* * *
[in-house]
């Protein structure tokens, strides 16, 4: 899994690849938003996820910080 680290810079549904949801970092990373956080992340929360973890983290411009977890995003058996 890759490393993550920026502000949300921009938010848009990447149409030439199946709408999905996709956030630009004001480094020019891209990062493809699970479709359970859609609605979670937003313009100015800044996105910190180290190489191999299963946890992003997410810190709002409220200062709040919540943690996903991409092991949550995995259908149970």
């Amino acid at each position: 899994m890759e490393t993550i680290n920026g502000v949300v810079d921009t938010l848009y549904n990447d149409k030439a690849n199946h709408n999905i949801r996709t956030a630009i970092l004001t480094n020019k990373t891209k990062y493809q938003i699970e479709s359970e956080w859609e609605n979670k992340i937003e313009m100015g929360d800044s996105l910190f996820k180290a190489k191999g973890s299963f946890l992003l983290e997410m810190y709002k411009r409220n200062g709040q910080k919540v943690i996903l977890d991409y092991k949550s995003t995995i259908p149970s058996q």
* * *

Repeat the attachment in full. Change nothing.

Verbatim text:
[in-house]
């Protein structure tokens, strides 16, 4: 899994690849938003996820910080 680290810079549904949801970092990373956080992340929360973890983290411009977890995003058996 890759490393993550920026502000949300921009938010848009990447149409030439199946709408999905996709956030630009004001480094020019891209990062493809699970479709359970859609609605979670937003313009100015800044996105910190180290190489191999299963946890992003997410810190709002409220200062709040919540943690996903991409092991949550995995259908149970």
């Amino acid at each position: 899994m890759e490393t993550i680290n920026g502000v949300v810079d921009t938010l848009y549904n990447d149409k030439a690849n199946h709408n999905i949801r996709t956030a630009i970092l004001t480094n020019k990373t891209k990062y493809q938003i699970e479709s359970e956080w859609e609605n979670k992340i937003e313009m100015g929360d800044s996105l910190f996820k180290a190489k191999g973890s299963f946890l992003l983290e997410m810190y709002k411009r409220n200062g709040q910080k919540v943690i996903l977890d991409y092991k949550s995003t995995i259908p149970s058996q």